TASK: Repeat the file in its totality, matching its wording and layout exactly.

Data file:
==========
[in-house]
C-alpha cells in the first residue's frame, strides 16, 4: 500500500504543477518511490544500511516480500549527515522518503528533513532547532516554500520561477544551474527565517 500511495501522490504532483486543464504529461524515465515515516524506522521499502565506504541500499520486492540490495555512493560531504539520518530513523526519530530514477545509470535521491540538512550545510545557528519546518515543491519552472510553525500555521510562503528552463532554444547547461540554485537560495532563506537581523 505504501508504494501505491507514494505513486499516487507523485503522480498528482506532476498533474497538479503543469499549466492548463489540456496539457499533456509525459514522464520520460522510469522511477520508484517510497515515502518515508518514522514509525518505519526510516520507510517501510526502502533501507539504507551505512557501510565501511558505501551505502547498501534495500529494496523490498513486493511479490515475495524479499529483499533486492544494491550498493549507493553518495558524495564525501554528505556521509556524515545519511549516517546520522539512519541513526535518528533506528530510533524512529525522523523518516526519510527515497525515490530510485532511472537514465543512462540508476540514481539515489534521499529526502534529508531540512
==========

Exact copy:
[in-house]
C-alpha cells in the first residue's frame, strides 16, 4: 500500500504543477518511490544500511516480500549527515522518503528533513532547532516554500520561477544551474527565517 500511495501522490504532483486543464504529461524515465515515516524506522521499502565506504541500499520486492540490495555512493560531504539520518530513523526519530530514477545509470535521491540538512550545510545557528519546518515543491519552472510553525500555521510562503528552463532554444547547461540554485537560495532563506537581523 505504501508504494501505491507514494505513486499516487507523485503522480498528482506532476498533474497538479503543469499549466492548463489540456496539457499533456509525459514522464520520460522510469522511477520508484517510497515515502518515508518514522514509525518505519526510516520507510517501510526502502533501507539504507551505512557501510565501511558505501551505502547498501534495500529494496523490498513486493511479490515475495524479499529483499533486492544494491550498493549507493553518495558524495564525501554528505556521509556524515545519511549516517546520522539512519541513526535518528533506528530510533524512529525522523523518516526519510527515497525515490530510485532511472537514465543512462540508476540514481539515489534521499529526502534529508531540512